Dear faithful readers — we’re sorry to have gone another few weeks without a post, but it is a busy time of year. We have one more back-logged post and then we will be close to up-to-date. We visited the Fuji 5-Lakes area in November with a friend of Jen’s from work. The area, as you might guess, features five big lakes surrounding one side of Mount Fuji. It was a gorgeous trip, with all the foliage turning, the lakes and mountains, and the temples.
We got to lake Kawaguchiko (the largest of the five) right at lunchtime, and Jen found us a recommended ramen place. We are becoming more broadly literate in ramen varieties — from tonkatsu (a favorite — long simmer pork bones make the broth), to shio (salt — very simple), shoyu (soy sauce), and miso (another favorite). Restaurants also have different types of noodles, and the pork is often marinated and cooked differently. Jen has found another excellent ramen place near our house which specializes in burnt miso — I have yet to try it, but she’s been raving about it. At any rate, this place had shio and miso varieties, so we filled our bellies with hot soup, then headed up a ropeway to a nearby mountain with a good view of Fuji-san.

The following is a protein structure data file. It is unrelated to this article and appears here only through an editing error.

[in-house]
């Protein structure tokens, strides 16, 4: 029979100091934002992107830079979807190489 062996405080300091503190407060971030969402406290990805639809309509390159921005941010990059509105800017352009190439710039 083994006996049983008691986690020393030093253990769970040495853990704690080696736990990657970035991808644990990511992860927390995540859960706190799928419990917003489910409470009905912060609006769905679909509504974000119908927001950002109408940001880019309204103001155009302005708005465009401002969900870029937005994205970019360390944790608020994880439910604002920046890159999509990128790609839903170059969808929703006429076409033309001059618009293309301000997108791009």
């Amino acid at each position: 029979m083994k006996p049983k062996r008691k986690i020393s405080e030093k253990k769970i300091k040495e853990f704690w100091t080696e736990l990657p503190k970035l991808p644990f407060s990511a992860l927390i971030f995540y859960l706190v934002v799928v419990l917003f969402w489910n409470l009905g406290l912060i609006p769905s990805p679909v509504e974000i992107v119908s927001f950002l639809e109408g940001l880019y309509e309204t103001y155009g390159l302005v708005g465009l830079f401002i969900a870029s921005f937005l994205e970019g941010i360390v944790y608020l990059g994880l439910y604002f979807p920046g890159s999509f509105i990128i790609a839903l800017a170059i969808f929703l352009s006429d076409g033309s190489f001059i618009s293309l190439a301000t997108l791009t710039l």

One of the mountains (Mt Kachi Kachi) featured a Japanese folk-tale that is particularly grisly. A Japanese raccoon-dog (a tanuki, which we saw in Meiji Jingu the last time we went with Vida) is caught in a farmers field, but escapes by begging the farmer’s wife to free him, then kills the wife and makes her into soup, which he then feeds to the farmer when he returns. He tells the farmer what he’s done and scarpers, then the rabbit (who was a friend of the farmer) comes along and promises to help the farmer get revenge on the tanuki. The rabbit plays a series of tricks on the tanuki, including dropping a bees nest on his head followed by treating the stings with pepper, lighting a stack of kindling the tanuki was carrying on fire, and finally racing him across a lake, the tanuki in a boat made of mud, which dissolved. On the way up the mountain there were lots of statues and storyboards depicting the folktale, and kids played on and posed with (mostly the good rabbit, rather than the villainous tanuki) statues.
We wound our way through some back streets to find the Chureito Pagoda, a beautiful temple-tower well up on a hill with lovely autumn leaves and gorgeous Fuji-views. We parked at the bottom and hauled ourselves up the rather sizeable staircase to see the town below and the snow blowing off the peak of Fuji across from us.
Next we visited a temple (Sengen Shrine) down the hill right at the foot of Fuji which was beautiful in the afternoon light, with colorful leaves all over the ground, and ranks of mossy lanterns flanking the entrance. It is the start of the Fuji pilgrimage route, and so a hiking trail leads out the back toward the mountain. As we were only day-tripping, we did not go a-pilgriming, but instead piled back into the car to go to the second biggest lake in the area (Lake Yamanakako). We were very lucky in the timing, and got the light just right to catch some great photos before it started to get dark. We jumped back on the road, but unfortunately so did everyone else who’d left Tokyo for the weekend, and it was a very very slow trip home.